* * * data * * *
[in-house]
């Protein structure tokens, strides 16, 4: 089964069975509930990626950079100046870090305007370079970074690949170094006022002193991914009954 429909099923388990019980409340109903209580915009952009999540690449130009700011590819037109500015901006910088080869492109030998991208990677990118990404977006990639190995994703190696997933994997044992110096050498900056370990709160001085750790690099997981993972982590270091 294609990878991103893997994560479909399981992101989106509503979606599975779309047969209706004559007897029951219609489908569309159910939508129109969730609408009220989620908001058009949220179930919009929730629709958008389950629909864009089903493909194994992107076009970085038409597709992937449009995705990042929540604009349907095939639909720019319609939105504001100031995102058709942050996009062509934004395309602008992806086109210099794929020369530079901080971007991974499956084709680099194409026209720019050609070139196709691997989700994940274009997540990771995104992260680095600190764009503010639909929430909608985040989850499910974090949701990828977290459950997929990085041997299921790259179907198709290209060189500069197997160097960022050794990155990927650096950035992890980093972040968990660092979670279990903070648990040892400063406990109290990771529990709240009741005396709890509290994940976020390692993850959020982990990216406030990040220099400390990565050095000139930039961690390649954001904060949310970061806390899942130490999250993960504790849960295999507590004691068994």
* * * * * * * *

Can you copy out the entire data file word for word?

[in-house]
């Protein structure tokens, strides 16, 4: 089964069975509930990626950079100046870090305007370079970074690949170094006022002193991914009954 429909099923388990019980409340109903209580915009952009999540690449130009700011590819037109500015901006910088080869492109030998991208990677990118990404977006990639190995994703190696997933994997044992110096050498900056370990709160001085750790690099997981993972982590270091 294609990878991103893997994560479909399981992101989106509503979606599975779309047969209706004559007897029951219609489908569309159910939508129109969730609408009220989620908001058009949220179930919009929730629709958008389950629909864009089903493909194994992107076009970085038409597709992937449009995705990042929540604009349907095939639909720019319609939105504001100031995102058709942050996009062509934004395309602008992806086109210099794929020369530079901080971007991974499956084709680099194409026209720019050609070139196709691997989700994940274009997540990771995104992260680095600190764009503010639909929430909608985040989850499910974090949701990828977290459950997929990085041997299921790259179907198709290209060189500069197997160097960022050794990155990927650096950035992890980093972040968990660092979670279990903070648990040892400063406990109290990771529990709240009741005396709890509290994940976020390692993850959020982990990216406030990040220099400390990565050095000139930039961690390649954001904060949310970061806390899942130490999250993960504790849960295999507590004691068994």